If there is a player St. Louis Blues fans want to see more of, it’s Ty Rattie.
Rattie, 23, has four goals and six points in 13 games for the Blues this season. While Rattie’s scoring numbers may not be much on the surface, it matches Magnus Paajarvi’s, who has played 41 games, and his goal totals tie Dmitri Jaskin’s, who has played 54 games.
Rattie, who was selected in the second round (32nd overall) of the 2011 NHL Entry Draft, also ranks first on the team in points per 60 minutes with 2.98. Yet, he is still unable to secure a roster spot in St. Louis.
On Feb. 29, Rattie was reassigned to the Chicago Wolves of the American Hockey League.
“It sucks,” Rattie said Sunday of being sent down. “You want to be [in St. Louis]. It’s a bonus that I’m contributing. I’m proving I can be a full-time player there now. They have a full lineup and a veteran lineup, so I’m just down [in Chicago] playing my best trying to get back up there as soon as I can.”
Wolves’ head coach John Anderson echoed Rattie’s sentiments.
“The Blues are a really good hockey team, so it is really hard for him to fit in,” he said. “He’s a top-six forward, and their top-six forwards are pretty skilled guys. I don’t think St. Louis is ready to make a change, right now. He went up there, and he has four goals this season. He’s done his job when he’s been up there. Good for him.”
Rattie’s recall to the Blues on Feb. 23 marked the fourth time he has been called up this season. The latest stint lasted just two games, even though Rattie scored a goal in a 5-2 win versus the Carolina Hurricanes the night before getting sent back down.
“It’s not the ideal situation,” said Rattie. “Packing up and moving, packing up and moving. But it’s the NHL, and that’s the career I chose. I’m not going to say no. I love the game, so I’ll do anything to be there.”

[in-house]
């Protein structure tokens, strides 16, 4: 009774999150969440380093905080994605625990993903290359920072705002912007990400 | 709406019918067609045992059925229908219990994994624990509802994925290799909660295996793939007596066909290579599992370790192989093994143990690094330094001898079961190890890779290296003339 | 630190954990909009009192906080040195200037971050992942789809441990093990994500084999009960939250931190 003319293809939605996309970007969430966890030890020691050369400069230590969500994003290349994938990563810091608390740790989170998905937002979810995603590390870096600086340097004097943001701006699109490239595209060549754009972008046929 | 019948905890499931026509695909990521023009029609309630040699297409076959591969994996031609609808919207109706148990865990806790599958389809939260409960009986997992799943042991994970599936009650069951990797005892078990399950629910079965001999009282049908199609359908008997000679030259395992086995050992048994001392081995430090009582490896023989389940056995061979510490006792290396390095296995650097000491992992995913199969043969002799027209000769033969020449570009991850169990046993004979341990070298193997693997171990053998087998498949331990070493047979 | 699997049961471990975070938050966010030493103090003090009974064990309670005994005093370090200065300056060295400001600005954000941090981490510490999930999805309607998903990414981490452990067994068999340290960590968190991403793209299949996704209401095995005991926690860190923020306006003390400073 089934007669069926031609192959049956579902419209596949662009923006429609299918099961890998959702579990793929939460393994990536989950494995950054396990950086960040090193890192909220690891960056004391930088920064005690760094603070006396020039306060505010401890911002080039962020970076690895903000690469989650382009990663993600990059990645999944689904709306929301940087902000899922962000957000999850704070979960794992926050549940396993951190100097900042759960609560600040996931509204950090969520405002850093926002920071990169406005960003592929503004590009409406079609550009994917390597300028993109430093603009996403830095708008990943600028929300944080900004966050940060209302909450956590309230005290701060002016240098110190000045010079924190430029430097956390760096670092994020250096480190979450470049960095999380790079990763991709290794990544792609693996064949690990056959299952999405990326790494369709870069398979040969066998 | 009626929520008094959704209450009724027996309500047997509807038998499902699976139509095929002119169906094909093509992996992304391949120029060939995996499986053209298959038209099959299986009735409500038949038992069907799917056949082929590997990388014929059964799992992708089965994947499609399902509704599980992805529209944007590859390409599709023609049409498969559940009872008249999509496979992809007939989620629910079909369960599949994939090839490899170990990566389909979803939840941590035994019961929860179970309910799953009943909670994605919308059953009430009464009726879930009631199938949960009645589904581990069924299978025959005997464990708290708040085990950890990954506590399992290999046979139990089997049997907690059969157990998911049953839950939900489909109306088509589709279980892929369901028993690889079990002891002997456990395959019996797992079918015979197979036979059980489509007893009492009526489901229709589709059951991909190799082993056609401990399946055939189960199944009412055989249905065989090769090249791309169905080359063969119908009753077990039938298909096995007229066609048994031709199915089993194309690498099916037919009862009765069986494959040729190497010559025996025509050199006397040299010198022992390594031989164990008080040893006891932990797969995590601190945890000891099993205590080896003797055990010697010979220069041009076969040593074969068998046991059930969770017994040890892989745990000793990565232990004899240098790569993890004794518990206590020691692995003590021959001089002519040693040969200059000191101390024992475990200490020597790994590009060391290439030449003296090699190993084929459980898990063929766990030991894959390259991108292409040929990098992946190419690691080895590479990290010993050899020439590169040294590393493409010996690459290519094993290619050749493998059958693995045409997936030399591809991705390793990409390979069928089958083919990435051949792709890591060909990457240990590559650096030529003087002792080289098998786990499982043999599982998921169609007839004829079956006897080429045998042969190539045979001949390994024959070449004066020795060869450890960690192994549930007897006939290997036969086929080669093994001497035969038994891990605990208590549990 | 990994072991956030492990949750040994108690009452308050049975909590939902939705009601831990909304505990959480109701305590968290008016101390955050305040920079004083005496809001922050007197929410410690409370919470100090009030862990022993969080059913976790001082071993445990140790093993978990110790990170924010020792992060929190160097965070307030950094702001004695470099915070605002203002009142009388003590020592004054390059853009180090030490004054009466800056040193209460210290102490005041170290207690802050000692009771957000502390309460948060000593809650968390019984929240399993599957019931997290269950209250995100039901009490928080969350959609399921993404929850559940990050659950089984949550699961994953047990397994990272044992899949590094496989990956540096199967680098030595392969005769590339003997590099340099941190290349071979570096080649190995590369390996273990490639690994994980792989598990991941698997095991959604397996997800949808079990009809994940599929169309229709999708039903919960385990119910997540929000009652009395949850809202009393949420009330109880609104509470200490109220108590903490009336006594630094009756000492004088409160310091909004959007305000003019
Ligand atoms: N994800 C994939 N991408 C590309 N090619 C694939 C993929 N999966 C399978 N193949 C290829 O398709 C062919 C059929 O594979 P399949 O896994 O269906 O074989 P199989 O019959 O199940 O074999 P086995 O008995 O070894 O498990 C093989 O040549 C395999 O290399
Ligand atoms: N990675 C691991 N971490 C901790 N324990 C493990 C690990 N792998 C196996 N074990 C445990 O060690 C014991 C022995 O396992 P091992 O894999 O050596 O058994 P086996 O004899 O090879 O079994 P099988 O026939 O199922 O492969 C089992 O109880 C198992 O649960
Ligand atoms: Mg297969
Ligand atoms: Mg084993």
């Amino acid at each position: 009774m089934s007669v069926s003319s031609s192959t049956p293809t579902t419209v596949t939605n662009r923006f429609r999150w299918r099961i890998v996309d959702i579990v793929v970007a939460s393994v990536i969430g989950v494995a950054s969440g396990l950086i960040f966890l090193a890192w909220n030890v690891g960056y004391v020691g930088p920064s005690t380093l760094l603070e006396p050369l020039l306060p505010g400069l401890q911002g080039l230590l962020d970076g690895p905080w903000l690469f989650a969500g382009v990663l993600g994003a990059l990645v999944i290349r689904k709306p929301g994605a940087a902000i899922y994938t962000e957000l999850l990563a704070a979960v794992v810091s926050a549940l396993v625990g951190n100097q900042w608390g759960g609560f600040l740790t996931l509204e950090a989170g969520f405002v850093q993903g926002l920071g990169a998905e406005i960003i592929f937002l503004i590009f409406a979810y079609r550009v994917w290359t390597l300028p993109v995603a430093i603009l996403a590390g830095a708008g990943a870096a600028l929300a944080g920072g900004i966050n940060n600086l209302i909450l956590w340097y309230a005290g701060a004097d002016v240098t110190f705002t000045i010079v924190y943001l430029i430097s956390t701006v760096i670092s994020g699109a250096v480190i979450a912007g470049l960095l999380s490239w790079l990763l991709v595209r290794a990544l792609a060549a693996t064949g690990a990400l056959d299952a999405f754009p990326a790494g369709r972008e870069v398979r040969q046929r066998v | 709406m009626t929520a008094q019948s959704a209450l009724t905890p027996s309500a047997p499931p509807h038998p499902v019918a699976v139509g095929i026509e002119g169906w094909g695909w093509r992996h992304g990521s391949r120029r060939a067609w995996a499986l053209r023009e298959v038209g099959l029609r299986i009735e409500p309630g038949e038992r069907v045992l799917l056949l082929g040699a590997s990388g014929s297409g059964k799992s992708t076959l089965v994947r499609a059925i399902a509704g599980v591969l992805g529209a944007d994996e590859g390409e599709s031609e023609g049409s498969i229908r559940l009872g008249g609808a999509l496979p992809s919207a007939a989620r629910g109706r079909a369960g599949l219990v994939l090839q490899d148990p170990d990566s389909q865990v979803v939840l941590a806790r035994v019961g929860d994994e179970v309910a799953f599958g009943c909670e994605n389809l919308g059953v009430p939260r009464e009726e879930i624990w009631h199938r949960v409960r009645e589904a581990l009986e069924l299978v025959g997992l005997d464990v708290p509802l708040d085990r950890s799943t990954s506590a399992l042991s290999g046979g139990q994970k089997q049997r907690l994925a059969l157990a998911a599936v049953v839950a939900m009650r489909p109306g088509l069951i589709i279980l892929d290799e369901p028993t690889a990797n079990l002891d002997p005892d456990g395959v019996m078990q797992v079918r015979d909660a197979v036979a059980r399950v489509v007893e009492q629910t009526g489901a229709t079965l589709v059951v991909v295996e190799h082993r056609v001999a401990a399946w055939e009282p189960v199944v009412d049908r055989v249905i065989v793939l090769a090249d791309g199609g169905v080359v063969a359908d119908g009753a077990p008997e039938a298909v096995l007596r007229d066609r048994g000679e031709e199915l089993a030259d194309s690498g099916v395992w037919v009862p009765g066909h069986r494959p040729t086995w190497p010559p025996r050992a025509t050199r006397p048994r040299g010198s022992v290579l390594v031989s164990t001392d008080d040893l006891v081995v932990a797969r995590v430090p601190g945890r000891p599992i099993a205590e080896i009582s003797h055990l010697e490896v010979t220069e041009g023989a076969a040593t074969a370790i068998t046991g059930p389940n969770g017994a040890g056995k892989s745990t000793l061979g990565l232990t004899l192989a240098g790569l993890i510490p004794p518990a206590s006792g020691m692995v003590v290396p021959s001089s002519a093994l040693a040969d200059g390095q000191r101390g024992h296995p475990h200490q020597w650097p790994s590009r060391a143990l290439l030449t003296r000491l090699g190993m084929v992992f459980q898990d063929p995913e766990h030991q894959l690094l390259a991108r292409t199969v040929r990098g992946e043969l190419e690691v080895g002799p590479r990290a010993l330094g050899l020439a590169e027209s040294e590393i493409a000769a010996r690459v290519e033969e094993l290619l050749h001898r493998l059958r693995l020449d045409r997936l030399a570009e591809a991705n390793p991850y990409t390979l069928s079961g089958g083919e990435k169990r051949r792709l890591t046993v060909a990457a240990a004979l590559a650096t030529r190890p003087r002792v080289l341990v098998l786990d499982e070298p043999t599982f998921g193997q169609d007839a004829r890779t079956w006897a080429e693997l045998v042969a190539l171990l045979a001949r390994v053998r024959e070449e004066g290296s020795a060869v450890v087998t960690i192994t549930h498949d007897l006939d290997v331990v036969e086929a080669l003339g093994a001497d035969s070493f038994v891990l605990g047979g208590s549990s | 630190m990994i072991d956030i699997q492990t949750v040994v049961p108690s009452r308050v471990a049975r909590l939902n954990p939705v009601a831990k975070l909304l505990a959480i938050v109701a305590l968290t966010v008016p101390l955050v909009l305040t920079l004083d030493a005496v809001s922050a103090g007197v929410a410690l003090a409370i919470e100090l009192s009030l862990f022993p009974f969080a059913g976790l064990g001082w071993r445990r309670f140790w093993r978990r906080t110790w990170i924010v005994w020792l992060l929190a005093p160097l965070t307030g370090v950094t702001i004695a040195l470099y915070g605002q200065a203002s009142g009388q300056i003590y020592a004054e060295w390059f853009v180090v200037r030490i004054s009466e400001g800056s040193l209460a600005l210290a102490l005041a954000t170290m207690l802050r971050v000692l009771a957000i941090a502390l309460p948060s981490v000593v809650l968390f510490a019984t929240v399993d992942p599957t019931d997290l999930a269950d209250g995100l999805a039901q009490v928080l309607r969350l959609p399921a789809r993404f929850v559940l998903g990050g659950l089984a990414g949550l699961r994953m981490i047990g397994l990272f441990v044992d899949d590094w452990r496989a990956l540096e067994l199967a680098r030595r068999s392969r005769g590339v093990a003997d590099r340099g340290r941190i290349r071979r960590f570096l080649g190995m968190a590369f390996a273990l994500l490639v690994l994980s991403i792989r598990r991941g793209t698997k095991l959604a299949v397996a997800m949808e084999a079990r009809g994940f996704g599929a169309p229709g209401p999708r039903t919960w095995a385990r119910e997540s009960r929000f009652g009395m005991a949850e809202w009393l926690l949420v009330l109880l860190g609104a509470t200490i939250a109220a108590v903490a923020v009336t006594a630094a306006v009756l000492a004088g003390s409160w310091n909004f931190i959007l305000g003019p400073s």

Rattie’s reassignment, despite statistical success, has led some to believe that he may be in St. Louis head coach Ken Hitchcock’s and general manager Doug Armstrong’s dog house. However, that does not appear to be the case.
“Hitch isn’t much for words,” Rattie said. “Army tells me to keep doing my game. I think they’ve been happy with how I’ve played up there and so have I. I’ve just got to come down here and be a leader and get back up there as soon as I can.”
While Rattie has not exactly panned out as the Blues have hoped, he is slowly coming into his own offensively. And it could not have come at a better time for Rattie, who is a restricted free agent at the end of this season.
“You have to prove to them that they drafted the right player and want you long term,” Rattie said. “I’m happy with my year and my progression as a player. I’m turning more into a two-way player. Hopefully, [I can] make a playoff push with the Wolves and get a deal done in the summer.”
Given Rattie returns to the Blues next season, he should have an opportunity at making the team out of training camp.
“As a young guy, you don’t have a spot until they say you have a spot. I’m going in there and battling. There are 12 or 13 forward spots available, and I will do whatever I can to win one of those jobs.”
Colin Fitts is a Nashville Predators staff writer and is a credentialed media member of the Chicago Wolves. From Nashville, Tennessee, Colin majors in journalism and public relations at Columbia College Chicago. Follow him on Twitter, @FittsTHW. Email: 22fitts [at] gmail [dot] com.